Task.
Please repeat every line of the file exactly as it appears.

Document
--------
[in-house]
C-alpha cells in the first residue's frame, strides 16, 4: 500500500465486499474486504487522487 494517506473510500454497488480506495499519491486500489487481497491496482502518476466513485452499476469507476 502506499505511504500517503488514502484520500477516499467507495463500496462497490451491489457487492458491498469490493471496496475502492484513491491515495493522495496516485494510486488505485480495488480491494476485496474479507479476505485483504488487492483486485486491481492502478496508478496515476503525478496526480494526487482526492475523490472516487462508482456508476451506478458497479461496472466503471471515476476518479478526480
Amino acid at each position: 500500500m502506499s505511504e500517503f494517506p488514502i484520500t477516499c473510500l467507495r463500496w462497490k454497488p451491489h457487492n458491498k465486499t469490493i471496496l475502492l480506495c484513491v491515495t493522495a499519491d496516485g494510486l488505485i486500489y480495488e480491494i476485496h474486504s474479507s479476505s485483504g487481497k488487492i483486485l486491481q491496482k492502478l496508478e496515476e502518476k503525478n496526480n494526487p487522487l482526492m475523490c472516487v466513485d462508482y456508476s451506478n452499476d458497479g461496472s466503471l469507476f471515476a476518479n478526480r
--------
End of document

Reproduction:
[in-house]
C-alpha cells in the first residue's frame, strides 16, 4: 500500500465486499474486504487522487 494517506473510500454497488480506495499519491486500489487481497491496482502518476466513485452499476469507476 502506499505511504500517503488514502484520500477516499467507495463500496462497490451491489457487492458491498469490493471496496475502492484513491491515495493522495496516485494510486488505485480495488480491494476485496474479507479476505485483504488487492483486485486491481492502478496508478496515476503525478496526480494526487482526492475523490472516487462508482456508476451506478458497479461496472466503471471515476476518479478526480
Amino acid at each position: 500500500m502506499s505511504e500517503f494517506p488514502i484520500t477516499c473510500l467507495r463500496w462497490k454497488p451491489h457487492n458491498k465486499t469490493i471496496l475502492l480506495c484513491v491515495t493522495a499519491d496516485g494510486l488505485i486500489y480495488e480491494i476485496h474486504s474479507s479476505s485483504g487481497k488487492i483486485l486491481q491496482k492502478l496508478e496515476e502518476k503525478n496526480n494526487p487522487l482526492m475523490c472516487v466513485d462508482y456508476s451506478n452499476d458497479g461496472s466503471l469507476f471515476a476518479n478526480r